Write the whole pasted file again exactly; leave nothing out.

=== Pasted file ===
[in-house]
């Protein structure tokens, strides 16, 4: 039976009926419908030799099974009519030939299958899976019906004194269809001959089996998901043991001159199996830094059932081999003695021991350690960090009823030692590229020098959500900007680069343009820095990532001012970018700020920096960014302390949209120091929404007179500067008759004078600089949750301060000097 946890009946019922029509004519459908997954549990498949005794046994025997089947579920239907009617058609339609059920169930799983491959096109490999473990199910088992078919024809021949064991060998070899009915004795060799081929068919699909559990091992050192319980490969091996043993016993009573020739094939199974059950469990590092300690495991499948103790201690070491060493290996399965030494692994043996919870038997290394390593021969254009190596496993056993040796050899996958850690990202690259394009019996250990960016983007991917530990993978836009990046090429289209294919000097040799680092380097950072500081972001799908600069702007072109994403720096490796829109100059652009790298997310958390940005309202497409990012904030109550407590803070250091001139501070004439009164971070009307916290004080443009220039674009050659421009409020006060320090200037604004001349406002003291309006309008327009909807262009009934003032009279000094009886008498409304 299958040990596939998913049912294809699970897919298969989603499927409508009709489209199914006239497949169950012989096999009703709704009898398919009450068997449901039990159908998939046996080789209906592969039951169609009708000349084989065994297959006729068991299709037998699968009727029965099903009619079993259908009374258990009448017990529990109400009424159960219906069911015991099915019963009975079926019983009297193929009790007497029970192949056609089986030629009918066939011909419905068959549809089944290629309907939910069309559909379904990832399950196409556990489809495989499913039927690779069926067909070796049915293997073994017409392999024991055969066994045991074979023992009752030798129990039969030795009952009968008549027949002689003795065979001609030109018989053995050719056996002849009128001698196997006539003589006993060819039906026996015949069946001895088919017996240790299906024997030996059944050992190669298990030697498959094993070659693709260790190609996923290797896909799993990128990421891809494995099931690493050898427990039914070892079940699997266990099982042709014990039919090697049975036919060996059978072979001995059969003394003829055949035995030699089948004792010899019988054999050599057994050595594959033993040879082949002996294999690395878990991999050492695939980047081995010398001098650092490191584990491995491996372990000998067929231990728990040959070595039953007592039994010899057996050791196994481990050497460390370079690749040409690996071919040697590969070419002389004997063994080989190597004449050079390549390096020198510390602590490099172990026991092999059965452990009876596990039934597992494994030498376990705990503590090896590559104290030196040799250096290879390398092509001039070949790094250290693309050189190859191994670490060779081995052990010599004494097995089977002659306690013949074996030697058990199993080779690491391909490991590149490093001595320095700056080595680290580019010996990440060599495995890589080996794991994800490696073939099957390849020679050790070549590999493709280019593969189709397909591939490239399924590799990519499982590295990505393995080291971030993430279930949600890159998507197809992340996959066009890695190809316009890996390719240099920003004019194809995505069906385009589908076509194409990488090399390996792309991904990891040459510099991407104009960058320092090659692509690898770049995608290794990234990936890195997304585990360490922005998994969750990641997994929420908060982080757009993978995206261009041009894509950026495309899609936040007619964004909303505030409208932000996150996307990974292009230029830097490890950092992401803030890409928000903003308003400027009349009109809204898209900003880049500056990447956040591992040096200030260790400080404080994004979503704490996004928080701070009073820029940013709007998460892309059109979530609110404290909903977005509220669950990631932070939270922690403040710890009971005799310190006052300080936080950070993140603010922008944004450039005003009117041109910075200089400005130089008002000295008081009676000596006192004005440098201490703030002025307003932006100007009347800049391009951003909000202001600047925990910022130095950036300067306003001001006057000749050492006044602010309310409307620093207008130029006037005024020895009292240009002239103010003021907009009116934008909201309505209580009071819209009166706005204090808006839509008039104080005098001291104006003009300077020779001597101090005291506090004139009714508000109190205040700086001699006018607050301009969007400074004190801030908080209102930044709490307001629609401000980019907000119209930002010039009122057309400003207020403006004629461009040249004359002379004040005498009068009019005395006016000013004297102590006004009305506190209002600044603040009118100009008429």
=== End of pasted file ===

[in-house]
């Protein structure tokens, strides 16, 4: 039976009926419908030799099974009519030939299958899976019906004194269809001959089996998901043991001159199996830094059932081999003695021991350690960090009823030692590229020098959500900007680069343009820095990532001012970018700020920096960014302390949209120091929404007179500067008759004078600089949750301060000097 946890009946019922029509004519459908997954549990498949005794046994025997089947579920239907009617058609339609059920169930799983491959096109490999473990199910088992078919024809021949064991060998070899009915004795060799081929068919699909559990091992050192319980490969091996043993016993009573020739094939199974059950469990590092300690495991499948103790201690070491060493290996399965030494692994043996919870038997290394390593021969254009190596496993056993040796050899996958850690990202690259394009019996250990960016983007991917530990993978836009990046090429289209294919000097040799680092380097950072500081972001799908600069702007072109994403720096490796829109100059652009790298997310958390940005309202497409990012904030109550407590803070250091001139501070004439009164971070009307916290004080443009220039674009050659421009409020006060320090200037604004001349406002003291309006309008327009909807262009009934003032009279000094009886008498409304 299958040990596939998913049912294809699970897919298969989603499927409508009709489209199914006239497949169950012989096999009703709704009898398919009450068997449901039990159908998939046996080789209906592969039951169609009708000349084989065994297959006729068991299709037998699968009727029965099903009619079993259908009374258990009448017990529990109400009424159960219906069911015991099915019963009975079926019983009297193929009790007497029970192949056609089986030629009918066939011909419905068959549809089944290629309907939910069309559909379904990832399950196409556990489809495989499913039927690779069926067909070796049915293997073994017409392999024991055969066994045991074979023992009752030798129990039969030795009952009968008549027949002689003795065979001609030109018989053995050719056996002849009128001698196997006539003589006993060819039906026996015949069946001895088919017996240790299906024997030996059944050992190669298990030697498959094993070659693709260790190609996923290797896909799993990128990421891809494995099931690493050898427990039914070892079940699997266990099982042709014990039919090697049975036919060996059978072979001995059969003394003829055949035995030699089948004792010899019988054999050599057994050595594959033993040879082949002996294999690395878990991999050492695939980047081995010398001098650092490191584990491995491996372990000998067929231990728990040959070595039953007592039994010899057996050791196994481990050497460390370079690749040409690996071919040697590969070419002389004997063994080989190597004449050079390549390096020198510390602590490099172990026991092999059965452990009876596990039934597992494994030498376990705990503590090896590559104290030196040799250096290879390398092509001039070949790094250290693309050189190859191994670490060779081995052990010599004494097995089977002659306690013949074996030697058990199993080779690491391909490991590149490093001595320095700056080595680290580019010996990440060599495995890589080996794991994800490696073939099957390849020679050790070549590999493709280019593969189709397909591939490239399924590799990519499982590295990505393995080291971030993430279930949600890159998507197809992340996959066009890695190809316009890996390719240099920003004019194809995505069906385009589908076509194409990488090399390996792309991904990891040459510099991407104009960058320092090659692509690898770049995608290794990234990936890195997304585990360490922005998994969750990641997994929420908060982080757009993978995206261009041009894509950026495309899609936040007619964004909303505030409208932000996150996307990974292009230029830097490890950092992401803030890409928000903003308003400027009349009109809204898209900003880049500056990447956040591992040096200030260790400080404080994004979503704490996004928080701070009073820029940013709007998460892309059109979530609110404290909903977005509220669950990631932070939270922690403040710890009971005799310190006052300080936080950070993140603010922008944004450039005003009117041109910075200089400005130089008002000295008081009676000596006192004005440098201490703030002025307003932006100007009347800049391009951003909000202001600047925990910022130095950036300067306003001001006057000749050492006044602010309310409307620093207008130029006037005024020895009292240009002239103010003021907009009116934008909201309505209580009071819209009166706005204090808006839509008039104080005098001291104006003009300077020779001597101090005291506090004139009714508000109190205040700086001699006018607050301009969007400074004190801030908080209102930044709490307001629609401000980019907000119209930002010039009122057309400003207020403006004629461009040249004359002379004040005498009068009019005395006016000013004297102590006004009305506190209002600044603040009118100009008429």